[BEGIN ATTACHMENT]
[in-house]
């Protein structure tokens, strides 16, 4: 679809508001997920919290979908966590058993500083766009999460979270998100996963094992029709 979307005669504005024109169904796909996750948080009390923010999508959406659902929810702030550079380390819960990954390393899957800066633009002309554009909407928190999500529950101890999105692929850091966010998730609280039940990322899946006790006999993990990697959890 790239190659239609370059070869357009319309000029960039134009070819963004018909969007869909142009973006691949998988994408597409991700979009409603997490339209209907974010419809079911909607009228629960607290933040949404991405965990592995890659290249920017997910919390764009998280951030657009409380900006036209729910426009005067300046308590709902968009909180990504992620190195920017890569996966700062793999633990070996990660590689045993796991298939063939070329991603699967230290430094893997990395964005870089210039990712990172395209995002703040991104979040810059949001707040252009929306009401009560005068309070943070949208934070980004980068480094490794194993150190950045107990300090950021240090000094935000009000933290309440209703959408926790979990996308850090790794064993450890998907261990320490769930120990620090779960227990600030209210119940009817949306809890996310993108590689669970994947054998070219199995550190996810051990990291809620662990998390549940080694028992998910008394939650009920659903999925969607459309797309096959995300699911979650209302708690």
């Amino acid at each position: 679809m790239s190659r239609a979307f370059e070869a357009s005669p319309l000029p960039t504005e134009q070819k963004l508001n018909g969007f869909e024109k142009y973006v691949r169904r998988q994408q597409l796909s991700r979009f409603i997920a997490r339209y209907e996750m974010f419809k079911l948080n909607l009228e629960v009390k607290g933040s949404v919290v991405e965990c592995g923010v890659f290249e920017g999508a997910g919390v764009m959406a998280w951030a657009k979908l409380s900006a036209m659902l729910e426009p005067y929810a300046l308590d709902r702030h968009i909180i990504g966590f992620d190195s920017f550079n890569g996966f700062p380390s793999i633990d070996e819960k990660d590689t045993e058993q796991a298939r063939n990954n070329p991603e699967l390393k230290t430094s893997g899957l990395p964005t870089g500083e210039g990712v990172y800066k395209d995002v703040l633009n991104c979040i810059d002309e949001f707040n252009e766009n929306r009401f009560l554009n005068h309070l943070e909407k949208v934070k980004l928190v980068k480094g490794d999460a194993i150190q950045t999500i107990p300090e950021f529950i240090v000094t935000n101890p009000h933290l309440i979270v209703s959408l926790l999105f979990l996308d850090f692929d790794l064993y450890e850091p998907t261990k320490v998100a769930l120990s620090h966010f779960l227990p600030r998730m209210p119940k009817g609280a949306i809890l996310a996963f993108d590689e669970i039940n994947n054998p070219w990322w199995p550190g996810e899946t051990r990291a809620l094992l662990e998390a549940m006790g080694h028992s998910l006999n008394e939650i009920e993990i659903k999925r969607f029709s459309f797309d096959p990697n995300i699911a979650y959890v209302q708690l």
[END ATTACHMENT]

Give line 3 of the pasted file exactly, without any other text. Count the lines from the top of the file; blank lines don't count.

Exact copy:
């Amino acid at each position: 679809m790239s190659r239609a979307f370059e070869a357009s005669p319309l000029p960039t504005e134009q070819k963004l508001n018909g969007f869909e024109k142009y973006v691949r169904r998988q994408q597409l796909s991700r979009f409603i997920a997490r339209y209907e996750m974010f419809k079911l948080n909607l009228e629960v009390k607290g933040s949404v919290v991405e965990c592995g923010v890659f290249e920017g999508a997910g919390v764009m959406a998280w951030a657009k979908l409380s900006a036209m659902l729910e426009p005067y929810a300046l308590d709902r702030h968009i909180i990504g966590f992620d190195s920017f550079n890569g996966f700062p380390s793999i633990d070996e819960k990660d590689t045993e058993q796991a298939r063939n990954n070329p991603e699967l390393k230290t430094s893997g899957l990395p964005t870089g500083e210039g990712v990172y800066k395209d995002v703040l633009n991104c979040i810059d002309e949001f707040n252009e766009n929306r009401f009560l554009n005068h309070l943070e909407k949208v934070k980004l928190v980068k480094g490794d999460a194993i150190q950045t999500i107990p300090e950021f529950i240090v000094t935000n101890p009000h933290l309440i979270v209703s959408l926790l999105f979990l996308d850090f692929d790794l064993y450890e850091p998907t261990k320490v998100a769930l120990s620090h966010f779960l227990p600030r998730m209210p119940k009817g609280a949306i809890l996310a996963f993108d590689e669970i039940n994947n054998p070219w990322w199995p550190g996810e899946t051990r990291a809620l094992l662990e998390a549940m006790g080694h028992s998910l006999n008394e939650i009920e993990i659903k999925r969607f029709s459309f797309d096959p990697n995300i699911a979650y959890v209302q708690l």